Matthew 7:6

One of the saddest characters in modern English fiction is Gollum from J. R. R. Tolkien’s The Lord of the Rings. In his lust to own the Ring of power, Sméagol, a member of the Hobbit-like river folk, murders his cousin. Though the Ring greatly extends Sméagol’s life, it twists his body and mind, reducing him at last to Gollum, a creepy, creeping creature, lonely and full of self-loathing. Gollum calls the Ring “my Precious,” and both craves and hates it. When he loses his treasure, he spends the rest of his life seeking to recover it. 

Pearls were the most precious jewels of the ancient world. Cleopatra is said to have worn the two largest pearls in the world as earrings, and just one would have been worth several million dollars today. No wonder Jesus uses a pearl in his sayings and parables to symbolize deep value. On the other hand, for his Jewish audience pigs represent all that is unclean, unworthy, and contaminating. 

Don’t throw your pearls before swine is an adage I grew up with. In that time, a pearl necklace was often the first adult jewelry deemed appropriate for teenaged girls. And having a strand of real pearls was a status symbol. As a teen, I was pretty sure the pearls in this verse were the kind I dreamed of wearing. As an adult, I repeat the adage to myself when I’m tempted to give someone a piece of my mind.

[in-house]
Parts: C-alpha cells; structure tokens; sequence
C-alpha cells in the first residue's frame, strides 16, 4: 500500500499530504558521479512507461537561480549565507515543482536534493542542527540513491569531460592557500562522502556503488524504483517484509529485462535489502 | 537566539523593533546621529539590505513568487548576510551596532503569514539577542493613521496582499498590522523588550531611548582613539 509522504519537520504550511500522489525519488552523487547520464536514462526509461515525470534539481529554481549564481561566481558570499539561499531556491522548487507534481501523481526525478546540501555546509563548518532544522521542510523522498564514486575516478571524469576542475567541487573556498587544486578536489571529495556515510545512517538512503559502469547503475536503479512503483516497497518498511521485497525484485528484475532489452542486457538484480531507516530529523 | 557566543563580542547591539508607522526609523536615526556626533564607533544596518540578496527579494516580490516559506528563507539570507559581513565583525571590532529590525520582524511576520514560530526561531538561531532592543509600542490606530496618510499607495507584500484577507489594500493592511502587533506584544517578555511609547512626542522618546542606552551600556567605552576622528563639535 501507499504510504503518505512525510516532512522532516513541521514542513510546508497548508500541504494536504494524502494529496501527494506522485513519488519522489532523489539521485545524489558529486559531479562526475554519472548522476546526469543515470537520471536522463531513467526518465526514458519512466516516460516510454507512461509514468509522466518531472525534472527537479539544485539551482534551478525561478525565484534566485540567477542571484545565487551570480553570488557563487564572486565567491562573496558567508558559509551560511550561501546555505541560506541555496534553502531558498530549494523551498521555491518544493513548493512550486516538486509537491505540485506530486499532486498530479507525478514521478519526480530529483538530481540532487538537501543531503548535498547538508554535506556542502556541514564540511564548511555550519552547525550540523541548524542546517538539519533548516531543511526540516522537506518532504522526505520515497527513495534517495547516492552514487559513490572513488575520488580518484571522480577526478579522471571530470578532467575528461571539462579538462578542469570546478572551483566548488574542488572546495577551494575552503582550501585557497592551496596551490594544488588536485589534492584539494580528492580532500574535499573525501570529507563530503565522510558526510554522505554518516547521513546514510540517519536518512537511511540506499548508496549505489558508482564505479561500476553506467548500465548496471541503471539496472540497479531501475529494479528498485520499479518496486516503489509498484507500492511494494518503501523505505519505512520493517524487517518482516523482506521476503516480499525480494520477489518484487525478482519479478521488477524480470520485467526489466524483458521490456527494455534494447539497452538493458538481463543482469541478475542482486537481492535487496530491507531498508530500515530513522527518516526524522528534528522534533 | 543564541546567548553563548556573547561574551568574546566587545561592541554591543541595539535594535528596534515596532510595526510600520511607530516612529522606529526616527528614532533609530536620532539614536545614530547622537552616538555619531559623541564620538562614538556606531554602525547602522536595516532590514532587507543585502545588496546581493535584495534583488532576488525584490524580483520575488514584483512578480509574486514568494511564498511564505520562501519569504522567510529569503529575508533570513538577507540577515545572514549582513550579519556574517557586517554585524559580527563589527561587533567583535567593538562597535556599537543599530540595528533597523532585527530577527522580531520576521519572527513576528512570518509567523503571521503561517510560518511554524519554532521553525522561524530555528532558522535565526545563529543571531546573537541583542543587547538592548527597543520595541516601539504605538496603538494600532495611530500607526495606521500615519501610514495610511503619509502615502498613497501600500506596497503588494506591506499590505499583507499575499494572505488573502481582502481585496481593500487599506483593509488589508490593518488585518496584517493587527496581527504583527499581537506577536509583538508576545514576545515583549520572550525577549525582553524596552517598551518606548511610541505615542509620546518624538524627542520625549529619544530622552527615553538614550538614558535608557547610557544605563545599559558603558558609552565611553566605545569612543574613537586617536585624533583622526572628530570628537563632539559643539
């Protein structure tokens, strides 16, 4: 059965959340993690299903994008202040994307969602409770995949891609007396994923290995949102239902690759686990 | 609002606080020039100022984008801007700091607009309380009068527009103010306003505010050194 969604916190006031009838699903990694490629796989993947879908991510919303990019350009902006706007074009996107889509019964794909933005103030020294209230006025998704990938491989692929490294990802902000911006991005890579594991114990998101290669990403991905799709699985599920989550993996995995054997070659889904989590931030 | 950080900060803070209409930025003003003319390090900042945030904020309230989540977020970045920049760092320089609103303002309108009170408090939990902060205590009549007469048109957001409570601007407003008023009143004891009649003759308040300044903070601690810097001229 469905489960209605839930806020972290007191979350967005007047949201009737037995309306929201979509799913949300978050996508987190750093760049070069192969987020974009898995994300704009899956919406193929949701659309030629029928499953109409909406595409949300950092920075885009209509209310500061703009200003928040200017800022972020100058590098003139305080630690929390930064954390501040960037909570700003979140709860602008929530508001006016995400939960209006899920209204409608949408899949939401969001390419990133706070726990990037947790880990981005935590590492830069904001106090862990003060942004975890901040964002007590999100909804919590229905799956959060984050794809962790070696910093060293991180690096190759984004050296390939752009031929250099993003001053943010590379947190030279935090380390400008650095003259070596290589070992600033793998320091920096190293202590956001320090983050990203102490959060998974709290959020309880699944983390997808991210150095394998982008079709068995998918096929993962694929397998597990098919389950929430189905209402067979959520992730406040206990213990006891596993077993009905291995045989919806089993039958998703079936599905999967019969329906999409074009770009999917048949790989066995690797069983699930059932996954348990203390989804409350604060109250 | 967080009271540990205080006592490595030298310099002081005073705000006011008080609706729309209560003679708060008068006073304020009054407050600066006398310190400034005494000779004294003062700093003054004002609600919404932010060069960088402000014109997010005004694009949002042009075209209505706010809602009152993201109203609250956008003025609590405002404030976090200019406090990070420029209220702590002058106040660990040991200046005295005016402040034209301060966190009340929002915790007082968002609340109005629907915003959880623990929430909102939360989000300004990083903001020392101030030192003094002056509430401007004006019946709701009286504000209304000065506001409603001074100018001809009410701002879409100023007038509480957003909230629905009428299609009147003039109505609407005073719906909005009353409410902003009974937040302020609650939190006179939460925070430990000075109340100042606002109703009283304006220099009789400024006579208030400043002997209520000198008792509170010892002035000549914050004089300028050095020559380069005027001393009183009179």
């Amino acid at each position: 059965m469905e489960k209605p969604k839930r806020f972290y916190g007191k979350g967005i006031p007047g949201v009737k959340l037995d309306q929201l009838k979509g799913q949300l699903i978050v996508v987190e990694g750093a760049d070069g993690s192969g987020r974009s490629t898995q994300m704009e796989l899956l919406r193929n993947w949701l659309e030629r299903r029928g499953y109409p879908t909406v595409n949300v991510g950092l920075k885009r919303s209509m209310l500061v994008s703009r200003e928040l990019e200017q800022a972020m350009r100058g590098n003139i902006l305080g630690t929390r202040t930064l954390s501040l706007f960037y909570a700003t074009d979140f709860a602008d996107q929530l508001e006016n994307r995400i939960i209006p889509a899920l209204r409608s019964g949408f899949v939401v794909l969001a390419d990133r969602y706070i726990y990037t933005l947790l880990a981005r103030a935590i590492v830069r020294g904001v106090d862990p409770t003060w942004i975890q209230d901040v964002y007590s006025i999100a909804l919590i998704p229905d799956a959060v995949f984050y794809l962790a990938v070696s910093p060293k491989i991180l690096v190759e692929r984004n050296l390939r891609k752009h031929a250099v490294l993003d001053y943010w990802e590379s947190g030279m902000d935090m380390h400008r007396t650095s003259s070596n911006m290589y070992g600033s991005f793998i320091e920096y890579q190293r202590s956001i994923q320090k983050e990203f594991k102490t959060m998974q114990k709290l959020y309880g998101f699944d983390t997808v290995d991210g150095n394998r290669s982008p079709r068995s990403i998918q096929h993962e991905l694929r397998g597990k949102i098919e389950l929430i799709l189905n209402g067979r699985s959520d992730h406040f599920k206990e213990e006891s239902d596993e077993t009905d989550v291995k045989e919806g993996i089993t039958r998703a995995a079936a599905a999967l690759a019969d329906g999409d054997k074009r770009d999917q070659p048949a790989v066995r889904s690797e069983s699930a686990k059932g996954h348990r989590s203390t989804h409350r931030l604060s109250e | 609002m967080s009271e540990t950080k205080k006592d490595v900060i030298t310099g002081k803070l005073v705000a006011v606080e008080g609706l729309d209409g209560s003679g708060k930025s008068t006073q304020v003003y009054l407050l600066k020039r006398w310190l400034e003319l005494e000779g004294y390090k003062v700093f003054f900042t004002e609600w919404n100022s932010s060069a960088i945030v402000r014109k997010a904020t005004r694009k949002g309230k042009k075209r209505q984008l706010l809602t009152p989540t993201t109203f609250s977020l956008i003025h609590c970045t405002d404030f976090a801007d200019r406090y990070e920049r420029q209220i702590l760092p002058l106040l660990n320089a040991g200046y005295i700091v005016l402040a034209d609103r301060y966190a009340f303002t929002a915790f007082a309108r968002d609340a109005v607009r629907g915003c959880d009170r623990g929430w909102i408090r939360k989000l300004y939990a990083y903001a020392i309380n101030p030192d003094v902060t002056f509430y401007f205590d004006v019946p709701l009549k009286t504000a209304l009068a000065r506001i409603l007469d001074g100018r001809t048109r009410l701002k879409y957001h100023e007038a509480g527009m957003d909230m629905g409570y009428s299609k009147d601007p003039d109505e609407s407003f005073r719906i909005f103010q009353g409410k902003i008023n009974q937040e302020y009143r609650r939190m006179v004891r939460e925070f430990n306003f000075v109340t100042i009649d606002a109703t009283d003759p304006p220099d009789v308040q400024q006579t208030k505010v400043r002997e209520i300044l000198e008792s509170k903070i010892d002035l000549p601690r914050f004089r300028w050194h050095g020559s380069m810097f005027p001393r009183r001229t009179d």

Sméagol threw himself away in relentless pursuit of precious treasure. In Tolkien’s Middle Earth, Gollum is a meditation on the ultimate end of a life misspent in pursuit of unworthy treasure.

Consider

As you ponder today’s Scripture, what question nudges you about decisions that you’ve made or need to make?

Pray

Holy God, many of us are feeling muddied and trampled on. Help us lift our eyes to you and remember the price you paid for the pearls of our lives. Restore to us the joy of our salvation. Amen.



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